Noongar author Claire G. Coleman’s new book – her first nonfiction title – looks at colonisation through a very personal lens. By Jacob Boehme.

Author Claire  G. Coleman

Author Claire  G. Coleman.
Author Claire  G. Coleman.
Credit: Jen Dainer

“It feels like I’m on the run from a disastrous disease,” says Noongar writer and poet Claire G. Coleman. “We went to Barunga Festival in the Northern Territory, then over to Laura dance festival in Queensland, then the shit started hitting the fan. We got to Alice Springs, broke down and now Darwin’s gone into lockdown. We’ve constantly been escaping lockdowns.”

Although she’s based in Melbourne, Coleman is currently stuck in the Central Desert, unable to return home because of lockdowns. We’re speaking on Zoom, with Coleman sitting on a picnic bench outside Araluen Arts Centre on Arrernte Country, Alice Springs, as her partner, Lily, hunts for a charger in the background so the iPad doesn’t run out of battery. Coleman is in good spirits as the mid-morning sun dances across her face through a canopy of leaves.

“This is our worst-ever breakdown,” she says. “We’ve blown the head gasket on the LandCruiser. If I wasn’t concerned and stressed about my upcoming book publicity, I’d be delighted to be in Alice Springs right now.”

Coleman’s third book, Lies, Damned Lies, is out this month – her first nonfiction publication. The book takes an in-depth and unreserved look into the personal impacts of colonisation, from light-skinned identity politics to history wars, debunking some of Australia’s fondest colonial myths.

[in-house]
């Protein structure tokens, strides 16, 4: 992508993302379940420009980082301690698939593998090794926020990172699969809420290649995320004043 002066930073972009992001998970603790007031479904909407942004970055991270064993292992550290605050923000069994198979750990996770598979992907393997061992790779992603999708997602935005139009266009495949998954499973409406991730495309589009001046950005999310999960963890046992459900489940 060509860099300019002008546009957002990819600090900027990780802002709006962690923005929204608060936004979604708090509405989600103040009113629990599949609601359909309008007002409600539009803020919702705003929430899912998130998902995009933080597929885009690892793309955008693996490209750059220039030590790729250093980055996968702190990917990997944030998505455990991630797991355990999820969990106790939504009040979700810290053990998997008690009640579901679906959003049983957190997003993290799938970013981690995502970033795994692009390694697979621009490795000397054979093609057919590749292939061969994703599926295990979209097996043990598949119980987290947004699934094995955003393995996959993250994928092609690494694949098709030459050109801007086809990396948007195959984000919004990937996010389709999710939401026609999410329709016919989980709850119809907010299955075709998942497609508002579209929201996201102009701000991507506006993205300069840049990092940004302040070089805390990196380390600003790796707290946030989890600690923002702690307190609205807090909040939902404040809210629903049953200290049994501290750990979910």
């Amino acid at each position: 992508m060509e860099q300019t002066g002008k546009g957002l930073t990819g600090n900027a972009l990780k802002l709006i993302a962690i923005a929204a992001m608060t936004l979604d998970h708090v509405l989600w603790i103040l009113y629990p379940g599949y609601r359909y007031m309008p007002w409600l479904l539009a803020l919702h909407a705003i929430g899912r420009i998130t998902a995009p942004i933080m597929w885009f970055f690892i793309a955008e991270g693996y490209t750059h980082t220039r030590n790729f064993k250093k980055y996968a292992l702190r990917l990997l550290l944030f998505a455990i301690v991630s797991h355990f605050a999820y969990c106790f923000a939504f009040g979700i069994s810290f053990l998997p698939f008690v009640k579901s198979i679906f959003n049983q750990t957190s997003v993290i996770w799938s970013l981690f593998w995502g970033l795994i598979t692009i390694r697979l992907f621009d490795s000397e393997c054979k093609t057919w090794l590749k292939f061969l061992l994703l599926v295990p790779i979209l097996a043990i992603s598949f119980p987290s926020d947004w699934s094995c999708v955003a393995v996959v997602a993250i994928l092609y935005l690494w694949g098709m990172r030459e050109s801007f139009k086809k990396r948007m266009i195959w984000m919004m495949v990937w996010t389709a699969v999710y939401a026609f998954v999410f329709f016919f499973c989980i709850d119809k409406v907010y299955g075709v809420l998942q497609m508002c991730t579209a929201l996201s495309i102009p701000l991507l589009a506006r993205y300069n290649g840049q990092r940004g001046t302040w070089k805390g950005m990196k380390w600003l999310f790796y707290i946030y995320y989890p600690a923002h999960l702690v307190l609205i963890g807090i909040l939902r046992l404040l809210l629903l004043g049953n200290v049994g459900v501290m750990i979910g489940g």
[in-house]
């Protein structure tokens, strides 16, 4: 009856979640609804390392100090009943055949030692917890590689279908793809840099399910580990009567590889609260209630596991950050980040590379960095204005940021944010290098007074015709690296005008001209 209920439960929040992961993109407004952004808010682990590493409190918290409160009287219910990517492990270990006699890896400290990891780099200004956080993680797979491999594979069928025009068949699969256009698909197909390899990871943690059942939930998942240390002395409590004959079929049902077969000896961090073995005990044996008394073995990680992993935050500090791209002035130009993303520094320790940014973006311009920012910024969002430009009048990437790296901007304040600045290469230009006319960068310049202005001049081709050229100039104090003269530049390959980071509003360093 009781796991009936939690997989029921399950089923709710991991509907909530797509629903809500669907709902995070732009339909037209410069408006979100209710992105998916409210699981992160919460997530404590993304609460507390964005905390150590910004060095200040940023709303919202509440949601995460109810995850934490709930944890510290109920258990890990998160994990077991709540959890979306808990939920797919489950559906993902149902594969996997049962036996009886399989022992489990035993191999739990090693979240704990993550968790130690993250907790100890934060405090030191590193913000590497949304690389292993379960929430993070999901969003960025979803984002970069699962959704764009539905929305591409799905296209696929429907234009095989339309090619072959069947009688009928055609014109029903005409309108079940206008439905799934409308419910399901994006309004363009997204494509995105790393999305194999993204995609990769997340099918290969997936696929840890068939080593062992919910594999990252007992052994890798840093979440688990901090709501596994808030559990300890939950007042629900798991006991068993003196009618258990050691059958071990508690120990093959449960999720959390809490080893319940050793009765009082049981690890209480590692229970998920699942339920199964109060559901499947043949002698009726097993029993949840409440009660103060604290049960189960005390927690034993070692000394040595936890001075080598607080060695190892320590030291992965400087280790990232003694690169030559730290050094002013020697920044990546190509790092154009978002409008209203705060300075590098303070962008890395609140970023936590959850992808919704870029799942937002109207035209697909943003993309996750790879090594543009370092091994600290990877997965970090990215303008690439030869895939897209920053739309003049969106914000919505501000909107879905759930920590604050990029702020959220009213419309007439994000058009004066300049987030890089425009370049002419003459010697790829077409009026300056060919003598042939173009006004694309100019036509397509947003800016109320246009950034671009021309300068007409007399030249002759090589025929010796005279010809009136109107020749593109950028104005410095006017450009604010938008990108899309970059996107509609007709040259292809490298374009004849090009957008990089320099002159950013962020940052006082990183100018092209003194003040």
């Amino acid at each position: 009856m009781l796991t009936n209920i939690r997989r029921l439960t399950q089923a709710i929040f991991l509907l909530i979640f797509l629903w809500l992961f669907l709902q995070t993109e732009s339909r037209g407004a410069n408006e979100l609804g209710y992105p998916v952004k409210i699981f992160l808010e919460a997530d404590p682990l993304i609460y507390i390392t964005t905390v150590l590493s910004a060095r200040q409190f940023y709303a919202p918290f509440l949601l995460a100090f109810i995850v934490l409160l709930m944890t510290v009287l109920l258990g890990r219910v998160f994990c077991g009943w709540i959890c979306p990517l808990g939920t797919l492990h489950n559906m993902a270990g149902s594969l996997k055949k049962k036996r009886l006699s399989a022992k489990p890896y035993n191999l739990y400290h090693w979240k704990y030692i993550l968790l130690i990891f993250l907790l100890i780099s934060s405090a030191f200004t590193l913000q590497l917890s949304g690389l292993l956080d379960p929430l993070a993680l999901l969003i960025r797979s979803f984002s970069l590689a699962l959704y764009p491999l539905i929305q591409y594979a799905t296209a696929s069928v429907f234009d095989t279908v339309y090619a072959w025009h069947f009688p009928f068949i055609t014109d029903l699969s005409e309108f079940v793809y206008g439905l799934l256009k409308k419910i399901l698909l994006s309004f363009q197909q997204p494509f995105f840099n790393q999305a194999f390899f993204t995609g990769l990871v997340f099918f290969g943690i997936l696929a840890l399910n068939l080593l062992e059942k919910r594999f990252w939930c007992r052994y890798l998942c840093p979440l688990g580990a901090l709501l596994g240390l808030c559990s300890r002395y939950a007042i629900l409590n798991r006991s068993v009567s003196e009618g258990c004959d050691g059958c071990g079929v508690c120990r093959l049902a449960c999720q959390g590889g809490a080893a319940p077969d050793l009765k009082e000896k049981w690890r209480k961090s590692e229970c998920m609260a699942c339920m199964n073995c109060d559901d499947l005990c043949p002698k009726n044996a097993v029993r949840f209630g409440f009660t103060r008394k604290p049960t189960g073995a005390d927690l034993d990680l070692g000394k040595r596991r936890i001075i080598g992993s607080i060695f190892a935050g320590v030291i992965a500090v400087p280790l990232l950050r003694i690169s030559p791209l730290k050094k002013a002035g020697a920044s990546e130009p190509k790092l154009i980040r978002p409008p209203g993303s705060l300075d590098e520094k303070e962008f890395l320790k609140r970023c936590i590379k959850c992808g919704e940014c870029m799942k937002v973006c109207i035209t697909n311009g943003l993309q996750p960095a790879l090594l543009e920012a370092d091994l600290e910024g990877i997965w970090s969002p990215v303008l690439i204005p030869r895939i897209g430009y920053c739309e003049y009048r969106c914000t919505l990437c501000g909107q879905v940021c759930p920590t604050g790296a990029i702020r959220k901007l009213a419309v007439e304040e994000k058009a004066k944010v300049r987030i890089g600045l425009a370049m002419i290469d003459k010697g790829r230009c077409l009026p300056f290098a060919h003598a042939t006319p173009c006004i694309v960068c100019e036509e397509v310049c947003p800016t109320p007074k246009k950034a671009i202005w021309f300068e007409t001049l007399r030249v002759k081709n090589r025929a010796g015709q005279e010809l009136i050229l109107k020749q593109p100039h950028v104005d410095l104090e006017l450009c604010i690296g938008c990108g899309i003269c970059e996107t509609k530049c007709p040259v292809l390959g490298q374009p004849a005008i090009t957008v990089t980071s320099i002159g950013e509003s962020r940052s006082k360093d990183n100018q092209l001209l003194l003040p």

Her debut novel Terra Nullius (2017), recipient of the 2016 black&write! Fellowship was shortlisted for a swag of awards, including the 2018 Stella Prize, and won the Norma K. Hemming Award for excellence in the exploration of race, gender, class or disability in speculative fiction. Her second novel, The Old Lie, was published in 2019, followed by the novella The Mists of Down Below, published as part of Griffith Review’s “Generosities of Spirit” in 2020.

Terra Nullius was written in the back of a caravan as Coleman travelled around Australia. She says that being on the road is in her blood. “The story goes that my parents went on a long-distance road trip through the south-west of Western Australia when I was a baby in a bassinet so, basically, I’m born to travel,” she says. “My dad’s a traveller. He was a truck driver and he loves road trips. Like a lot of Western Australians, road trips were our holiday. Every school holiday was a road trip to somewhere. We had family scattered all over the place so we had to drive out to see family anyway. I basically grew up in cars. And then of course when I moved to Melbourne from Perth I drove over back when the Nullarbor was a shit road. It’s got much better now, but it was really shit then in the mid-’90s.”

Coleman is attracted to arid lands and is in constant dispute with her partner about it. “She likes the tropics and the rainforest and I’m not a fan. It’s the humidity. Almost feels claustrophobic for me,” she says. “The places I like tend to remind me of my ancestral country, rolling sand dunes and banksias about as tall as your waist. I like estuaries and arid country, scrub and sand. I like the country around Coober Pedy, all the Kokatha Country I think is stunningly beautiful. Dead flat and scrub gets no taller than your knees. I love it.”

Her relationship to Country and to her own ancestry has been a 20-year personal process of decolonising that she discusses candidly in her new book. “As a child I had blacker skin than I do now, but I didn’t know I was Aboriginal,” she says. “We were brought up with a lie of being Fijian.” Her father was told he was Fijian – a story invented to prevent him from being taken as part of the Stolen Generations as a child. “It wasn’t until I was in my 20s when this came tumbling down, and of course I’ve spent most of my life since then trying to decolonise, after going through that.”